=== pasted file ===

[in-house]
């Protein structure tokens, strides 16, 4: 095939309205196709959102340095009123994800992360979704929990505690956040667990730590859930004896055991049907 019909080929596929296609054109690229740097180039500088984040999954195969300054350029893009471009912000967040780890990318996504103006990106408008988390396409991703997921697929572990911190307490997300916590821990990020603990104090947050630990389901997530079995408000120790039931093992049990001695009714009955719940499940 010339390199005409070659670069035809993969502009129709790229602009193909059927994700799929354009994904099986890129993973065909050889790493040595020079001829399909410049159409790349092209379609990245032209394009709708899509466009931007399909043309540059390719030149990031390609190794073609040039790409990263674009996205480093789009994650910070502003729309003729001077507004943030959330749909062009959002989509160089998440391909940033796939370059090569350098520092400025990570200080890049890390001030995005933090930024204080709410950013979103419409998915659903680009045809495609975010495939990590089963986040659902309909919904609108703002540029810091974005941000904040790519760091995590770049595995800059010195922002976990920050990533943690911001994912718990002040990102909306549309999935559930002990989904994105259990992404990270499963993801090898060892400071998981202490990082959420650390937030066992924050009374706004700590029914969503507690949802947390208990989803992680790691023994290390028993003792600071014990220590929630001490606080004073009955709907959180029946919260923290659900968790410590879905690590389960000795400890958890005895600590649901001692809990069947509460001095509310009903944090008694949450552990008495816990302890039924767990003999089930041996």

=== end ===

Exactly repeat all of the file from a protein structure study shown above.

[in-house]
């Protein structure tokens, strides 16, 4: 095939309205196709959102340095009123994800992360979704929990505690956040667990730590859930004896055991049907 019909080929596929296609054109690229740097180039500088984040999954195969300054350029893009471009912000967040780890990318996504103006990106408008988390396409991703997921697929572990911190307490997300916590821990990020603990104090947050630990389901997530079995408000120790039931093992049990001695009714009955719940499940 010339390199005409070659670069035809993969502009129709790229602009193909059927994700799929354009994904099986890129993973065909050889790493040595020079001829399909410049159409790349092209379609990245032209394009709708899509466009931007399909043309540059390719030149990031390609190794073609040039790409990263674009996205480093789009994650910070502003729309003729001077507004943030959330749909062009959002989509160089998440391909940033796939370059090569350098520092400025990570200080890049890390001030995005933090930024204080709410950013979103419409998915659903680009045809495609975010495939990590089963986040659902309909919904609108703002540029810091974005941000904040790519760091995590770049595995800059010195922002976990920050990533943690911001994912718990002040990102909306549309999935559930002990989904994105259990992404990270499963993801090898060892400071998981202490990082959420650390937030066992924050009374706004700590029914969503507690949802947390208990989803992680790691023994290390028993003792600071014990220590929630001490606080004073009955709907959180029946919260923290659900968790410590879905690590389960000795400890958890005895600590649901001692809990069947509460001095509310009903944090008694949450552990008495816990302890039924767990003999089930041996």